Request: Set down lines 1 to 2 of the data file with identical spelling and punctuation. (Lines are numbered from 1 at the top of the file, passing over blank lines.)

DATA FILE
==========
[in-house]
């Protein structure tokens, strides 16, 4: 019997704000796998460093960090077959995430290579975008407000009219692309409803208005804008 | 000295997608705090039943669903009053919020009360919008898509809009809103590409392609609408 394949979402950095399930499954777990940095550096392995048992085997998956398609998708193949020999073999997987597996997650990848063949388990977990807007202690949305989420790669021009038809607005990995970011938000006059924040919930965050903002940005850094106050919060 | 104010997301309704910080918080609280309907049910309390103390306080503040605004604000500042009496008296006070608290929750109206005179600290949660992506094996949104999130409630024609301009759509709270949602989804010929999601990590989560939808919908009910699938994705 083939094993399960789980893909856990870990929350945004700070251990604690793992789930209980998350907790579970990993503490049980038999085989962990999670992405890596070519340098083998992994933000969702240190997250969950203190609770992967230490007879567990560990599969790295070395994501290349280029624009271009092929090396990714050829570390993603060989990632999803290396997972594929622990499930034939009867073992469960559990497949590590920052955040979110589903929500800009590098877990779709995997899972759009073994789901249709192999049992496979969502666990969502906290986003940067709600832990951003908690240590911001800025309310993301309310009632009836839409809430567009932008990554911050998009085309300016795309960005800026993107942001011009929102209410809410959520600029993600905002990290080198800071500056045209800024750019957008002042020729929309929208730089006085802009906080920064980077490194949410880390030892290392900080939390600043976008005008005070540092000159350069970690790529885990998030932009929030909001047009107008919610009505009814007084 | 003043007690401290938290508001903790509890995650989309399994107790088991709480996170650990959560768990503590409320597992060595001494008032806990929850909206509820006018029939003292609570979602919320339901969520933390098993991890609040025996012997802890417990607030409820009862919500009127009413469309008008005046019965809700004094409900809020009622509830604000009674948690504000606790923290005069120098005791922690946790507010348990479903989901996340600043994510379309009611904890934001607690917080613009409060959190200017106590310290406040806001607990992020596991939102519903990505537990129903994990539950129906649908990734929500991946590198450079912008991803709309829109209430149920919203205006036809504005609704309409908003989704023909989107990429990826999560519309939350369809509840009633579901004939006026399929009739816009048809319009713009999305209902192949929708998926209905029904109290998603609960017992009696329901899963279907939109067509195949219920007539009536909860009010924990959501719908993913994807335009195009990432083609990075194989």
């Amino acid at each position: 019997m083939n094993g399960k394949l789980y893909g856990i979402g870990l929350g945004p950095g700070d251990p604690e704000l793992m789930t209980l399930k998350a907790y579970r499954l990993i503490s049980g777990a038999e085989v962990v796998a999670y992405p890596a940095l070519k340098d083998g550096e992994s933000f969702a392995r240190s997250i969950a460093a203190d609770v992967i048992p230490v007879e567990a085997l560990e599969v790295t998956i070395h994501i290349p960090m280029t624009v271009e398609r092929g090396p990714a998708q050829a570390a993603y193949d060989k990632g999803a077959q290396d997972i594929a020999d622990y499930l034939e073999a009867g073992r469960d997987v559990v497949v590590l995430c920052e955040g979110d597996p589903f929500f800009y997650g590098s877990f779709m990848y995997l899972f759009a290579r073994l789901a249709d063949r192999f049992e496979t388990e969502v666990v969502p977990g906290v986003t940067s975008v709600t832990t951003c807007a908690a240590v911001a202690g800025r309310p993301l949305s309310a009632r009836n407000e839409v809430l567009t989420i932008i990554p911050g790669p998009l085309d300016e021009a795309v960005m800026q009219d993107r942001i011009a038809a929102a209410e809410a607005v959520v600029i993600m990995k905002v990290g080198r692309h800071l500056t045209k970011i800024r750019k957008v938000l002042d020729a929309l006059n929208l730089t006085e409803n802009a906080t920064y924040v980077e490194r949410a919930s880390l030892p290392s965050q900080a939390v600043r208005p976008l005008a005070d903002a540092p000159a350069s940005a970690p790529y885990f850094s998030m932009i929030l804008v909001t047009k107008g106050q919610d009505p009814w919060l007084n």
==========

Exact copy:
[in-house]
């Protein structure tokens, strides 16, 4: 019997704000796998460093960090077959995430290579975008407000009219692309409803208005804008 | 000295997608705090039943669903009053919020009360919008898509809009809103590409392609609408 394949979402950095399930499954777990940095550096392995048992085997998956398609998708193949020999073999997987597996997650990848063949388990977990807007202690949305989420790669021009038809607005990995970011938000006059924040919930965050903002940005850094106050919060 | 104010997301309704910080918080609280309907049910309390103390306080503040605004604000500042009496008296006070608290929750109206005179600290949660992506094996949104999130409630024609301009759509709270949602989804010929999601990590989560939808919908009910699938994705 083939094993399960789980893909856990870990929350945004700070251990604690793992789930209980998350907790579970990993503490049980038999085989962990999670992405890596070519340098083998992994933000969702240190997250969950203190609770992967230490007879567990560990599969790295070395994501290349280029624009271009092929090396990714050829570390993603060989990632999803290396997972594929622990499930034939009867073992469960559990497949590590920052955040979110589903929500800009590098877990779709995997899972759009073994789901249709192999049992496979969502666990969502906290986003940067709600832990951003908690240590911001800025309310993301309310009632009836839409809430567009932008990554911050998009085309300016795309960005800026993107942001011009929102209410809410959520600029993600905002990290080198800071500056045209800024750019957008002042020729929309929208730089006085802009906080920064980077490194949410880390030892290392900080939390600043976008005008005070540092000159350069970690790529885990998030932009929030909001047009107008919610009505009814007084 | 003043007690401290938290508001903790509890995650989309399994107790088991709480996170650990959560768990503590409320597992060595001494008032806990929850909206509820006018029939003292609570979602919320339901969520933390098993991890609040025996012997802890417990607030409820009862919500009127009413469309008008005046019965809700004094409900809020009622509830604000009674948690504000606790923290005069120098005791922690946790507010348990479903989901996340600043994510379309009611904890934001607690917080613009409060959190200017106590310290406040806001607990992020596991939102519903990505537990129903994990539950129906649908990734929500991946590198450079912008991803709309829109209430149920919203205006036809504005609704309409908003989704023909989107990429990826999560519309939350369809509840009633579901004939006026399929009739816009048809319009713009999305209902192949929708998926209905029904109290998603609960017992009696329901899963279907939109067509195949219920007539009536909860009010924990959501719908993913994807335009195009990432083609990075194989």